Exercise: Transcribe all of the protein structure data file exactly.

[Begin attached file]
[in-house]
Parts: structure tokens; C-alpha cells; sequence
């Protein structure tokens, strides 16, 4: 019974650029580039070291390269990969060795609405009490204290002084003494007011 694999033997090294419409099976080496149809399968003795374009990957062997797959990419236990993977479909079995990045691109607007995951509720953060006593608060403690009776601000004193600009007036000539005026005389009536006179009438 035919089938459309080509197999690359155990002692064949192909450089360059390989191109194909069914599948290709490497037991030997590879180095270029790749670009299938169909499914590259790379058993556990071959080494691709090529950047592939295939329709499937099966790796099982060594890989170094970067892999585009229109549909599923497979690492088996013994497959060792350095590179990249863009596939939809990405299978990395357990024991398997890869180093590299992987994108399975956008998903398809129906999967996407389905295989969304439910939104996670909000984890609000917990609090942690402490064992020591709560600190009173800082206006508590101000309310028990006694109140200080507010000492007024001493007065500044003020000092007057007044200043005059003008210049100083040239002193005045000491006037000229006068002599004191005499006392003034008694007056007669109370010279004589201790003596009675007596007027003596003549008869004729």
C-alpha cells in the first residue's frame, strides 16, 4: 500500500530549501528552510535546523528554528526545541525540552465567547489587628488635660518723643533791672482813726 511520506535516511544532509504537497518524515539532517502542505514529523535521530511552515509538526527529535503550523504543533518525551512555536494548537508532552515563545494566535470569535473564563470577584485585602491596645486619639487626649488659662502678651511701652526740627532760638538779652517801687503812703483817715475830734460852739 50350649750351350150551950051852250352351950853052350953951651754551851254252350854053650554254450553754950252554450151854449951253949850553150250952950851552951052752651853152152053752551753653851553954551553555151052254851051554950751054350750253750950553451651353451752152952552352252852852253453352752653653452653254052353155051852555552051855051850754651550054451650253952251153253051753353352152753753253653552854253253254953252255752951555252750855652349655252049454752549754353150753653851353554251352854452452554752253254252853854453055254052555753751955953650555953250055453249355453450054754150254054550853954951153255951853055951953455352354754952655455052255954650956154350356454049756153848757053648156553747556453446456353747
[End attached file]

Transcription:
[in-house]
Parts: structure tokens; C-alpha cells; sequence
């Protein structure tokens, strides 16, 4: 019974650029580039070291390269990969060795609405009490204290002084003494007011 694999033997090294419409099976080496149809399968003795374009990957062997797959990419236990993977479909079995990045691109607007995951509720953060006593608060403690009776601000004193600009007036000539005026005389009536006179009438 035919089938459309080509197999690359155990002692064949192909450089360059390989191109194909069914599948290709490497037991030997590879180095270029790749670009299938169909499914590259790379058993556990071959080494691709090529950047592939295939329709499937099966790796099982060594890989170094970067892999585009229109549909599923497979690492088996013994497959060792350095590179990249863009596939939809990405299978990395357990024991398997890869180093590299992987994108399975956008998903398809129906999967996407389905295989969304439910939104996670909000984890609000917990609090942690402490064992020591709560600190009173800082206006508590101000309310028990006694109140200080507010000492007024001493007065500044003020000092007057007044200043005059003008210049100083040239002193005045000491006037000229006068002599004191005499006392003034008694007056007669109370010279004589201790003596009675007596007027003596003549008869004729």
C-alpha cells in the first residue's frame, strides 16, 4: 500500500530549501528552510535546523528554528526545541525540552465567547489587628488635660518723643533791672482813726 511520506535516511544532509504537497518524515539532517502542505514529523535521530511552515509538526527529535503550523504543533518525551512555536494548537508532552515563545494566535470569535473564563470577584485585602491596645486619639487626649488659662502678651511701652526740627532760638538779652517801687503812703483817715475830734460852739 50350649750351350150551950051852250352351950853052350953951651754551851254252350854053650554254450553754950252554450151854449951253949850553150250952950851552951052752651853152152053752551753653851553954551553555151052254851051554950751054350750253750950553451651353451752152952552352252852852253453352752653653452653254052353155051852555552051855051850754651550054451650253952251153253051753353352152753753253653552854253253254953252255752951555252750855652349655252049454752549754353150753653851353554251352854452452554752253254252853854453055254052555753751955953650555953250055453249355453450054754150254054550853954951153255951853055951953455352354754952655455052255954650956154350356454049756153848757053648156553747556453446456353747